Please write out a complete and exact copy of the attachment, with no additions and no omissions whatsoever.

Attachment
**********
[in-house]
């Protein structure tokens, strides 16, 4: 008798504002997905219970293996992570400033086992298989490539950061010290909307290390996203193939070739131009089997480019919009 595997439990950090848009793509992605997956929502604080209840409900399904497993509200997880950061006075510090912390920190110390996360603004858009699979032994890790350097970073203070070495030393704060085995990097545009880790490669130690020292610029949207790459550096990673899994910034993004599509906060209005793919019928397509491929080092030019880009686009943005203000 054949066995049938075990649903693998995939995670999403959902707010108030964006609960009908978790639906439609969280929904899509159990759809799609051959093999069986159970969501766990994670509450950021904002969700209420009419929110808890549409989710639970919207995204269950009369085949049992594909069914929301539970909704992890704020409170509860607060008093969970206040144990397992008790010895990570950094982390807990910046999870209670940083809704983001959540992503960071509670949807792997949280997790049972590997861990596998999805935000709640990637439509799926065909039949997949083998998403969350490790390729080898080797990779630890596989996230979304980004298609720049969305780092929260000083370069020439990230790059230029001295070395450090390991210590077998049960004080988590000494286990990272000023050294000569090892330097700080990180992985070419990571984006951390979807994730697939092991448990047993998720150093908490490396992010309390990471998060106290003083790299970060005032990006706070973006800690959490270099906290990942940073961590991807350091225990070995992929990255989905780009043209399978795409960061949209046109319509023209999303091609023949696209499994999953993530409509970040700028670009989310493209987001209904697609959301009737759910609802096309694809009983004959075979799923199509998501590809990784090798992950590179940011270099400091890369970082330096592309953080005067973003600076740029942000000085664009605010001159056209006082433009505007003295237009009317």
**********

[in-house]
């Protein structure tokens, strides 16, 4: 008798504002997905219970293996992570400033086992298989490539950061010290909307290390996203193939070739131009089997480019919009 595997439990950090848009793509992605997956929502604080209840409900399904497993509200997880950061006075510090912390920190110390996360603004858009699979032994890790350097970073203070070495030393704060085995990097545009880790490669130690020292610029949207790459550096990673899994910034993004599509906060209005793919019928397509491929080092030019880009686009943005203000 054949066995049938075990649903693998995939995670999403959902707010108030964006609960009908978790639906439609969280929904899509159990759809799609051959093999069986159970969501766990994670509450950021904002969700209420009419929110808890549409989710639970919207995204269950009369085949049992594909069914929301539970909704992890704020409170509860607060008093969970206040144990397992008790010895990570950094982390807990910046999870209670940083809704983001959540992503960071509670949807792997949280997790049972590997861990596998999805935000709640990637439509799926065909039949997949083998998403969350490790390729080898080797990779630890596989996230979304980004298609720049969305780092929260000083370069020439990230790059230029001295070395450090390991210590077998049960004080988590000494286990990272000023050294000569090892330097700080990180992985070419990571984006951390979807994730697939092991448990047993998720150093908490490396992010309390990471998060106290003083790299970060005032990006706070973006800690959490270099906290990942940073961590991807350091225990070995992929990255989905780009043209399978795409960061949209046109319509023209999303091609023949696209499994999953993530409509970040700028670009989310493209987001209904697609959301009737759910609802096309694809009983004959075979799923199509998501590809990784090798992950590179940011270099400091890369970082330096592309953080005067973003600076740029942000000085664009605010001159056209006082433009505007003295237009009317």